Facts of the Case

Having gone through the impugned judgment and order passed by the High Court releasing the accused on bail pending appeal, we are at pains to note that the order granting bail to the accused pending appeal lacks total clarity on which part of the judgment and order can be said to be submissions and which part can be said to be the findings/reasonings. It does not even reflect the submissions on behalf of the Public Prosecutor opposing the bail pending appeal. A detailed counter affidavit was filed on behalf of the State opposing the bail pending appeal which has not been even referred to by the High Court. The manner in which the High Court has disposed of the application under Section 389 Cr.P.C. and has disposed of the application for bail pending appeal cannot be approved. It is very unfortunate that by this judgment, we are required to observe the importance of judgment; purpose of judgment and what should be contained in the judgment. Considering the aforesaid facts and circumstances, therefore even on merits also, the High Court has committed a grave error in releasing the accused on bail pending appeals against the judgment and order of conviction for the offences under Sections 302/149, 201 r/w 120B IPC.

Citations : AIR 2021 SC 4384 : JT 2021 (9) SC 132


ICL 2021 (9) SC 844
IN THE SUPREME COURT OF INDIA
CRIMINAL APPELLATE JURISDICTION
[Dr. Dhananjaya Y. Chandrachud, J.] [M.R. Shah, J.]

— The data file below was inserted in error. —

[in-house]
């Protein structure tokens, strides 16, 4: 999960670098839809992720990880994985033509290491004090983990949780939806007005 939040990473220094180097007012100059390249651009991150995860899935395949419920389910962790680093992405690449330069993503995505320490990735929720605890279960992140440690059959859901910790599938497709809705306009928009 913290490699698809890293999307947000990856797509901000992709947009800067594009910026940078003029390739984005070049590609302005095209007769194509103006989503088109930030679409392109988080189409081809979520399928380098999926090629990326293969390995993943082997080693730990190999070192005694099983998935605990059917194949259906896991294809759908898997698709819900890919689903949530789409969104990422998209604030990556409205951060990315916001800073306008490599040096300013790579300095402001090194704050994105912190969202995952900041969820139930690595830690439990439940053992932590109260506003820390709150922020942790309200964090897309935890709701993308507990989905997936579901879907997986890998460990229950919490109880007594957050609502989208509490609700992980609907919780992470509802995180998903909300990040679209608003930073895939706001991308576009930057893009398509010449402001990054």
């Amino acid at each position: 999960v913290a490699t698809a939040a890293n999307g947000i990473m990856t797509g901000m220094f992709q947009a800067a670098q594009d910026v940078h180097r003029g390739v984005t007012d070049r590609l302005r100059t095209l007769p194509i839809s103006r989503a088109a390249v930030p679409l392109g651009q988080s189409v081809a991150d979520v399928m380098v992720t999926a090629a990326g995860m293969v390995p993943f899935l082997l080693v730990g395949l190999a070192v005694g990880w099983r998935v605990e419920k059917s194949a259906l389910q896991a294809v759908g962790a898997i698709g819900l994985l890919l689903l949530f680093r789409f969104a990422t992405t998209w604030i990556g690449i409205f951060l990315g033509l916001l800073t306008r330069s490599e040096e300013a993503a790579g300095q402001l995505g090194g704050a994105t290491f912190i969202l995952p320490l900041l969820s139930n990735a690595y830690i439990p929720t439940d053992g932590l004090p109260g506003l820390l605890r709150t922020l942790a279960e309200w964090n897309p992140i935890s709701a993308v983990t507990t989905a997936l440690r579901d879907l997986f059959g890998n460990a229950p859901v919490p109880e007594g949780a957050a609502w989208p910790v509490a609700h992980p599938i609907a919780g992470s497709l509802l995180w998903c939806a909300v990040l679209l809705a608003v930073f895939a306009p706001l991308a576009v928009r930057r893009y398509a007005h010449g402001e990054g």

September 07, 2021
CRIMINAL APPEAL NO. 876, 877, 878 & 879 OF 2021
Shakuntala Shukla v. State of Uttar Pradesh and Another

J U D G M E N T

M.R. SHAH, J.

1. Feeling aggrieved and dissatisfied with the impugned judgment(s) and order(s) dated 08.10.2018 and 06.12.2018 passed by the High Court of Judicature at Allahabad in Criminal Appeal No. 1283/2018, 1405/2018, 1496/2018 and 1398/2018, by which the High Court has released the private respondents herein – accused on bail, pending the aforesaid criminal appeals, the original complainant – widow of the deceased (victim) has preferred the present appeals.

2. At the outset, it is required to be noted that the judgment and order dated 08.10.2018 in Criminal Appeal No. 1283 of 2018 is the order first in line by which the main accused – Swaminath Yadav came to be released on bail and so far as the other accused are concerned, they are released on bail on the ground of parity and order passed in Criminal Appeal No. 1283 of 2018 (in the case of Swaminath Yadav). Therefore, Criminal Appeal No. 876 of 2021 arising out of the impugned judgment and order passed by the High Court in Criminal Appeal No. 1283/2018 is treated as a lead appeal.

2.1 That all the private respondents herein – accused have been convicted by the learned trial Court for the offences under Sections 302/149, 201 r/w Section 120B IPC arising out of Case Crime No. 103/96, Police Station Bansdeeh, District Ballia and they are sentenced to undergo life imprisonment by the learned Additional Sessions Judge, Court No.2, Ballia vide judgment(s) and order(s) dated 08.02.2018 and 09.02.2018 passed in Sessions Trial No. 230 of 1999 (State v. Vikrama Yadav and others).

Facts in nutshell